– One of the themes that was constantly brought up was the autonomy and trust that Rizzo gives his employees to go out and do their jobs. A scouting bloodline, if you will, seems to have been run through the staff, starting at the top with Rizzo who began his post-playing baseball career as an area scout. At least three people brought up the feeling that they’d been given full authority to go out and do what they had to do. Come back with results, use your judgement and communicate with the rest of the staff — but do your job.
“You want to talk about the difference between pre-Mike Rizzo as the GM and post-Mike Rizzo as the GM and there is just a great deal of continuity,” Harris said. “There’s a great bond that we have here. Inter-departmental communication is very good. Kris and I talk regularly. We talk candidly. And that helps everybody involved.
“We’re thankful for the players the scouts have brought us, the commitment ownership’s made and how Mike’s allowed us to do our jobs. I know it sounds corny, but there’s not too many times that you’re in a situation that I think we have right now.”
– What the Nationals have done with the farm system is not a secret formula. Rizzo followed a similar plan in Arizona when he was the scouting director of a unit that went from No. 29 in 2001 to No. 1 in 2006 and former president Stan Kasten built the model against which almost all others have been fashioned in the Altanta Braves of the 1990s and early 2000s.
But, as I noted earlier, it comes from the personnel and finding the talent. It was easy for the Nationals to select Stephen Strasburg and Bryce Harper. But it was Kline who insisted they select Danny Espinosa in the third round in 2008, it was Kline who pointed out Tommy Milone to Rizzo when the two were at his game to see another player. It was scouting that allowed them to select Brad Peacock, a high school third baseman who’d thrown only a handful of pitches before graduation, in the 41st round in 2006.
When major league baseball was running the Expos, who became the Nationals, former scouting director Dana Brown said the team had nine scouts. They were so horribly undermanned that just by increasing staff to have more bodies in more places, there was a good chance they’d improve. But what most made sure to point out was not just the volume of additions but the people who were added, many who had ties to Rizzo from Arizona or elsewhere and many others who were with Kasten in Atlanta.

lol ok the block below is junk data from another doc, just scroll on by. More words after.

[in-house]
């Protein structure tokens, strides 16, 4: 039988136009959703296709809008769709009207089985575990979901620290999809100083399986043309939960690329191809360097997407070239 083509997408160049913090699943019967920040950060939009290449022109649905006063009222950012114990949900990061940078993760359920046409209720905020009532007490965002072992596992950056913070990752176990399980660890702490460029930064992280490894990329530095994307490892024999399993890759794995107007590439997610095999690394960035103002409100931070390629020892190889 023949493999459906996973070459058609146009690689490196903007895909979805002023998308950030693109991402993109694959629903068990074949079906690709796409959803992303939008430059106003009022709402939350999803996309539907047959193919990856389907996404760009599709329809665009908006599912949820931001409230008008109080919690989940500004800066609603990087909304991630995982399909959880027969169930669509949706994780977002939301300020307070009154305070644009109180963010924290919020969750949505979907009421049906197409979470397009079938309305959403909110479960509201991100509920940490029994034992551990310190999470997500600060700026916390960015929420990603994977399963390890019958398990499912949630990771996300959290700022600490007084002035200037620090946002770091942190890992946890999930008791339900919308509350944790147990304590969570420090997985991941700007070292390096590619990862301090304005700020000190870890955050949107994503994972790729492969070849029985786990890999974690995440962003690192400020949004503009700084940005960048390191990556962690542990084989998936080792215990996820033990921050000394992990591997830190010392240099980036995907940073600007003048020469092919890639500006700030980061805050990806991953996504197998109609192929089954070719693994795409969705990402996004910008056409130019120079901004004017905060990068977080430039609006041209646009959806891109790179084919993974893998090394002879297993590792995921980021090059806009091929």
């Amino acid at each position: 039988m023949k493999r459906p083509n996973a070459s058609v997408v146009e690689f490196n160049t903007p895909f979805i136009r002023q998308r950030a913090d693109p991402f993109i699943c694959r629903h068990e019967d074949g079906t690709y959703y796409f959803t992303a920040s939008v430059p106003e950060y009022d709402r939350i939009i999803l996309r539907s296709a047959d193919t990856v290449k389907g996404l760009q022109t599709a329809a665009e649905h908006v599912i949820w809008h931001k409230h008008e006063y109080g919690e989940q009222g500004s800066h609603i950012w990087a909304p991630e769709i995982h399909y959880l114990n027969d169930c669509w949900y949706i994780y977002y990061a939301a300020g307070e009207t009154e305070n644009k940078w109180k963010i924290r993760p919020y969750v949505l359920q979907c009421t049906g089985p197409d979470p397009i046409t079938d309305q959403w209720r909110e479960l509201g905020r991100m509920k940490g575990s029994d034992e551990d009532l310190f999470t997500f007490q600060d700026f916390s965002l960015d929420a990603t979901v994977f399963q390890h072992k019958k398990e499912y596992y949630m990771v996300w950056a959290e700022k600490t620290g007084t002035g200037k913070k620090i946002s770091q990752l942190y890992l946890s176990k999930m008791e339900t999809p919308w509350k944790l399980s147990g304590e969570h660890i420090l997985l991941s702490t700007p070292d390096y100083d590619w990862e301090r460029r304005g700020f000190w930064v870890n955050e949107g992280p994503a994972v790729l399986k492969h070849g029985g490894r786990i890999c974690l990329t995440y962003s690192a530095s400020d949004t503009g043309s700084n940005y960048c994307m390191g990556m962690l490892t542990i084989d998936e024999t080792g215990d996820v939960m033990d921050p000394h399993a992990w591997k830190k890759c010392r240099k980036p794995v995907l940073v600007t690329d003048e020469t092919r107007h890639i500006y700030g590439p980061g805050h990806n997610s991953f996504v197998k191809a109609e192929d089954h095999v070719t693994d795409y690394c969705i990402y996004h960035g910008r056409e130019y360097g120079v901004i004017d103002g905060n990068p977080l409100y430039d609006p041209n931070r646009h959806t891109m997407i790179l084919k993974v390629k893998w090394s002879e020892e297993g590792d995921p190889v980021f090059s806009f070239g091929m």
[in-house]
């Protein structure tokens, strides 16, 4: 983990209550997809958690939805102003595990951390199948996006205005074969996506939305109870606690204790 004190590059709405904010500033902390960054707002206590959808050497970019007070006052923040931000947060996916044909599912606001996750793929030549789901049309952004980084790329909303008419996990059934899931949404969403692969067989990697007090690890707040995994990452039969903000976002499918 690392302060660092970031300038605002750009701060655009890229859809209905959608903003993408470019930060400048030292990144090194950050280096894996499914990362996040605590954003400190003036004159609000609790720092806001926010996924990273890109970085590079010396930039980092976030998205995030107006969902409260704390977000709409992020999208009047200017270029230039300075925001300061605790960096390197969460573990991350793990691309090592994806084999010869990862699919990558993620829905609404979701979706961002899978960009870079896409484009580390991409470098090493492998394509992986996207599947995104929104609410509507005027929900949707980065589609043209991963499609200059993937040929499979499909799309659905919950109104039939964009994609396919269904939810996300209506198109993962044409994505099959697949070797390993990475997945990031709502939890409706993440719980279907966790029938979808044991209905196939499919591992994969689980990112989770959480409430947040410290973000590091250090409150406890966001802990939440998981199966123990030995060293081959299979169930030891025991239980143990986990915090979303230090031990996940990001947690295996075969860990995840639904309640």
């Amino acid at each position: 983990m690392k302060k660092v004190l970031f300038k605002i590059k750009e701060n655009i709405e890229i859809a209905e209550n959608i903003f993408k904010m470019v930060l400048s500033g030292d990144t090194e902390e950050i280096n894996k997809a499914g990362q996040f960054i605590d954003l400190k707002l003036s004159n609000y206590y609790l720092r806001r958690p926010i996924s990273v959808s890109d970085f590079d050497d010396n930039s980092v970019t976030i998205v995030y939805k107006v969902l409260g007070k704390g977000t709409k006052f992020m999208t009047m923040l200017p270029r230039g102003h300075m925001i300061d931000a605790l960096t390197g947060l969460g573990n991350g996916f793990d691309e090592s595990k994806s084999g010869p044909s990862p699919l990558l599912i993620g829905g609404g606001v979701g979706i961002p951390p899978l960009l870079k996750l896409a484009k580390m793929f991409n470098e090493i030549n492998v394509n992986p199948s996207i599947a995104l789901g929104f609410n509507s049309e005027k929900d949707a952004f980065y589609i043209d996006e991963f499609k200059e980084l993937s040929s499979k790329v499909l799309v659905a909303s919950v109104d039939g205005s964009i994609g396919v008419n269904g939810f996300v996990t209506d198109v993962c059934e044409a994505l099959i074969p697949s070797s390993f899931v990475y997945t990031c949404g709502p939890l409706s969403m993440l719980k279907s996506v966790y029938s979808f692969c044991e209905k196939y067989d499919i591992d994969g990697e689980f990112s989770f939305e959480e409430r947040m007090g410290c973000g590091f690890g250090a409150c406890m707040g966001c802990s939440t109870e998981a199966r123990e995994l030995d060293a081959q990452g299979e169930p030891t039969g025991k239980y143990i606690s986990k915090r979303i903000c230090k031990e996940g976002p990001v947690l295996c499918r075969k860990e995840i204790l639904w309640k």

– One of the interesting facts about the Nationals ascension to the top farm system in Baseball America’s rankings is that they reached that point without making a significant proven-for-prospects blockbuster trade. As Jim Callis from Baseball America pointed out, the Nationals didn’t bolster their system by trading Ryan Zimmerman and collecting a slew of top prospects from another organization. They traded Matt Capps for Wilson Ramos, sure, but Ramos doesn’t register in the prospect rankings anymore since he’s a major leaguer. The Nationals did not make any trades similar to what Oakland did with Gio Gonzalez and Trevor Cahill this offseason. They haven’t made a huge splash internationally.
What they’ve built came almost exclusively through the amateur draft and by signing amateur talent.
“It’s rare,” Callis said. “and it certainly makes it much harder to do by doing it the way they did. But, I don’t know why more teams didn’t do this. That’s why it pays to be aggressive in the draft. Their draft positions the last three years were very fortunate… They were fortunate, but it’s not just those guys. They’ve gone out and gotten (AJ) Cole and (Sammy) Solis and the three guys from last year. It’s not like Peacock was a super-high pick. That’s a tribute to them.
“You probably couldn’t have picked two better years to be picking No. 1, but it’s more than that. It’s not just the two players alone who are making them the best farm system. Danny Espinosa was a good pick, Derek Norris was a good pick. These guys weren’t first-round picks that they threw a bunch of money at.”
– I’ll have more leftovers to post this week so stay tuned.